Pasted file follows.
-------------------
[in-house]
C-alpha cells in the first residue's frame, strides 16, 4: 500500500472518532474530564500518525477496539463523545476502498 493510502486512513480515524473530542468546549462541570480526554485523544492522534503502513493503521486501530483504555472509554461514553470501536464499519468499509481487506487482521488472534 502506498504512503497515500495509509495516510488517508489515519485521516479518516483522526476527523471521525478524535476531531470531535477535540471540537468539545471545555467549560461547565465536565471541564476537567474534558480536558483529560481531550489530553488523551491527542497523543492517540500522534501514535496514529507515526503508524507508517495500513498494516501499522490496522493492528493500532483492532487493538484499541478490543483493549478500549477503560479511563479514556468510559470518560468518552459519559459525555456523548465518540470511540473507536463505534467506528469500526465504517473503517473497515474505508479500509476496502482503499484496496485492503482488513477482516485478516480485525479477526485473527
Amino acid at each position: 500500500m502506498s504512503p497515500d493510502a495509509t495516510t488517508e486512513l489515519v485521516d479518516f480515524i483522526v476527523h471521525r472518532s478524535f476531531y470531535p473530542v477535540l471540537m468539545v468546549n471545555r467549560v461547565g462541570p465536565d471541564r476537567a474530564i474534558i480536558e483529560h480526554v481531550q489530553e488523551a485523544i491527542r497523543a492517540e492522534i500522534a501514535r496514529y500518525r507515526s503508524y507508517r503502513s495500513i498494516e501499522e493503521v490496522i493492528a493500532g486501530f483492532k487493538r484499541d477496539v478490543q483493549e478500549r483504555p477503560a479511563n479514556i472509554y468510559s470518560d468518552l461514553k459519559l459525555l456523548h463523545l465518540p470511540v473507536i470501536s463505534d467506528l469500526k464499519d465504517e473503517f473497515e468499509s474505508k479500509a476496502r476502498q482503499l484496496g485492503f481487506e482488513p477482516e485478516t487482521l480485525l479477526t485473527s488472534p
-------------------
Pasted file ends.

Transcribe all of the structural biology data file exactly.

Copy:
[in-house]
C-alpha cells in the first residue's frame, strides 16, 4: 500500500472518532474530564500518525477496539463523545476502498 493510502486512513480515524473530542468546549462541570480526554485523544492522534503502513493503521486501530483504555472509554461514553470501536464499519468499509481487506487482521488472534 502506498504512503497515500495509509495516510488517508489515519485521516479518516483522526476527523471521525478524535476531531470531535477535540471540537468539545471545555467549560461547565465536565471541564476537567474534558480536558483529560481531550489530553488523551491527542497523543492517540500522534501514535496514529507515526503508524507508517495500513498494516501499522490496522493492528493500532483492532487493538484499541478490543483493549478500549477503560479511563479514556468510559470518560468518552459519559459525555456523548465518540470511540473507536463505534467506528469500526465504517473503517473497515474505508479500509476496502482503499484496496485492503482488513477482516485478516480485525479477526485473527
Amino acid at each position: 500500500m502506498s504512503p497515500d493510502a495509509t495516510t488517508e486512513l489515519v485521516d479518516f480515524i483522526v476527523h471521525r472518532s478524535f476531531y470531535p473530542v477535540l471540537m468539545v468546549n471545555r467549560v461547565g462541570p465536565d471541564r476537567a474530564i474534558i480536558e483529560h480526554v481531550q489530553e488523551a485523544i491527542r497523543a492517540e492522534i500522534a501514535r496514529y500518525r507515526s503508524y507508517r503502513s495500513i498494516e501499522e493503521v490496522i493492528a493500532g486501530f483492532k487493538r484499541d477496539v478490543q483493549e478500549r483504555p477503560a479511563n479514556i472509554y468510559s470518560d468518552l461514553k459519559l459525555l456523548h463523545l465518540p470511540v473507536i470501536s463505534d467506528l469500526k464499519d465504517e473503517f473497515e468499509s474505508k479500509a476496502r476502498q482503499l484496496g485492503f481487506e482488513p477482516e485478516t487482521l480485525l479477526t485473527s488472534p